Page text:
CDC Will Start To Stockpile Flu Vaccine Shots for Children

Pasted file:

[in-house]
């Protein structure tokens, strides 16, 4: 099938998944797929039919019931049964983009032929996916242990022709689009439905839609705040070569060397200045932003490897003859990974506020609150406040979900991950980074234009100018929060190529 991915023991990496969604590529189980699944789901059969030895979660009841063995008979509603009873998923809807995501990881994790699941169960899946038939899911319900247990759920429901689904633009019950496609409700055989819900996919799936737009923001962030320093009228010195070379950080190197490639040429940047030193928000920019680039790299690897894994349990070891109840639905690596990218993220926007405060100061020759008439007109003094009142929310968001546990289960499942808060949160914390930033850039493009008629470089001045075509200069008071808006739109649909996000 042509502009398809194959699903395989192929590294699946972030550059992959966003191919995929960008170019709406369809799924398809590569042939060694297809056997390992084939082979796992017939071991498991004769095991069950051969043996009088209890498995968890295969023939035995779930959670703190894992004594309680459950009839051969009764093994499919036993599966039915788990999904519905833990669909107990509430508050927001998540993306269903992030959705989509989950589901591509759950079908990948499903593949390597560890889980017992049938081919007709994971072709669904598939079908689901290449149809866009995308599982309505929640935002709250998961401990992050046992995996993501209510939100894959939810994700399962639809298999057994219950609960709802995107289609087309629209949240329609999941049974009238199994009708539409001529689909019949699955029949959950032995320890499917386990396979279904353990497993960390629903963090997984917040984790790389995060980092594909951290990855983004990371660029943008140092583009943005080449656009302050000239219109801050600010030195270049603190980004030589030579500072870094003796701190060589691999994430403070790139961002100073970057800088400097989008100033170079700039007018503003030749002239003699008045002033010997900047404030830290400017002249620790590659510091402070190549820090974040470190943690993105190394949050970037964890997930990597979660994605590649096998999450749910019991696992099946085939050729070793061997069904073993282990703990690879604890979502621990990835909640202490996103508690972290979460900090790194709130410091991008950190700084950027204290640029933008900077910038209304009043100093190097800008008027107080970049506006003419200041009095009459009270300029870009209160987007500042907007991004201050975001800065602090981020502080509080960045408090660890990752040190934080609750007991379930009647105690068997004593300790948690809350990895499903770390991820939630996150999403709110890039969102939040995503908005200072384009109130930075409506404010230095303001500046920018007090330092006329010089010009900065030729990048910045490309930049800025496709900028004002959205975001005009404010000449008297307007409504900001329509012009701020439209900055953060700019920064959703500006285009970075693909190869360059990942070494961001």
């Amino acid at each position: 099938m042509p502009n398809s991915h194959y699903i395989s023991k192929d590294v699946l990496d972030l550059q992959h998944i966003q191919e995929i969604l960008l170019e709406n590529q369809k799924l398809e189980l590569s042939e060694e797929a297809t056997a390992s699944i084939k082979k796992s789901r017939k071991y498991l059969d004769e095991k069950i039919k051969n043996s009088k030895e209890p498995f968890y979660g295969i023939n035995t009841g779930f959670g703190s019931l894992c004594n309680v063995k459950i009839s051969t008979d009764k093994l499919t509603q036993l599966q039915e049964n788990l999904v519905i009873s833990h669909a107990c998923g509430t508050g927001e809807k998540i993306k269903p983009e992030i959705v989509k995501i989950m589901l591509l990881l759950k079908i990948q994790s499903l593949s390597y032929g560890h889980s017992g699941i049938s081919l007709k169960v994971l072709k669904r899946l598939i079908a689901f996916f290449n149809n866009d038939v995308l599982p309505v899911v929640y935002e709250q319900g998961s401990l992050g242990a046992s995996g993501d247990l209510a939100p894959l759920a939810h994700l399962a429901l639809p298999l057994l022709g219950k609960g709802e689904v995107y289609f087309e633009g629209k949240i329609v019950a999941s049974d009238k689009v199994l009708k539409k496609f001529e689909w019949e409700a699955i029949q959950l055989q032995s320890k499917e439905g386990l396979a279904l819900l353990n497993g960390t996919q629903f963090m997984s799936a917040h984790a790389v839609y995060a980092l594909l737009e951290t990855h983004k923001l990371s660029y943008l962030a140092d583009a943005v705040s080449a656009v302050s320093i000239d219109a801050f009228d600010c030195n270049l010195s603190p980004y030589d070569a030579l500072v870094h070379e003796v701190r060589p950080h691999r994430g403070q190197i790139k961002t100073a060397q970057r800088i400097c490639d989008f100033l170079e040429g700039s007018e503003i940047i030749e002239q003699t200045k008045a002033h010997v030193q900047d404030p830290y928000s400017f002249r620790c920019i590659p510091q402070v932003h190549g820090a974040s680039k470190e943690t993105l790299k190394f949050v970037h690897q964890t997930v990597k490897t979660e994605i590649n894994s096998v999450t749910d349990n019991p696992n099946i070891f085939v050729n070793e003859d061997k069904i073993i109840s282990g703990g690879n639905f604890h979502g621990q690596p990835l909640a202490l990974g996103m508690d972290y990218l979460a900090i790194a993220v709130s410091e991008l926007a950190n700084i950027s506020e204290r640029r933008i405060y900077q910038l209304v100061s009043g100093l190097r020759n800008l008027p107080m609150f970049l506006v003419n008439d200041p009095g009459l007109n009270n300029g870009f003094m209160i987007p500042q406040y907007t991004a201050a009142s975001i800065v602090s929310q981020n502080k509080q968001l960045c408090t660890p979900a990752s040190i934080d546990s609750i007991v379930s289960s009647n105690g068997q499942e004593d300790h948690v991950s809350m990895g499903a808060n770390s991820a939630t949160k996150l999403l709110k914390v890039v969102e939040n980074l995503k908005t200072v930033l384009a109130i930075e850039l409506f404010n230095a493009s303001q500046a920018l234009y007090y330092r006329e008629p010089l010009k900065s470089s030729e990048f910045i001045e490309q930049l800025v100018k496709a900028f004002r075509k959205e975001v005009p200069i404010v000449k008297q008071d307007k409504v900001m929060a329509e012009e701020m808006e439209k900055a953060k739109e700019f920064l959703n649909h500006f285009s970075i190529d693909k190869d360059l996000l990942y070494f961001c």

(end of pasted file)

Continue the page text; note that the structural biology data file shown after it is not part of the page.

CDC confirmed on Tuesday that it will begin stockpiling four million to six million influenza vaccine doses, primarily for children up to the age of 18, at a cost of $40 million per year for the next two years, the Atlanta Journal-Constitution reports. The policy, first announced by HHS Secretary Tommy Thompson in February, is a response to the vaccine shortage during last year's flu season. In the 2003-04 season, physicians distributed almost all of the 83.1 million doses of vaccine manufactured by drug firms (McKenna, Atlanta Journal-Constitution, 4/14). Most state health departments and many doctors reported last season that they had run out of flu shots in part because of the unexpectedly early start to the flu season. The early start left "parents lining up at doctors' offices seeking the shots for their children" as CDC urged "people to get their shots when there were none available," the AP/Dallas Morning News reports. The new stockpiling program could face challenges because the flu vaccine can be used only in the year it is made, and vaccine manufacturers will have to provide the reserve without diminishing the usual supply. The new policy, part of the government's Vaccines for Children program, could also result in CDC having to discard thousands of unused doses during a mild season. CDC official Dr. Stephen Cochi said, "It's going to be a challenge to use this stockpile in an optimal way" (Yee, AP/Dallas Morning News, 4/13).This is part of the California Healthline Daily Edition, a summary of health policy coverage from major news organizations. Sign up for an email subscription.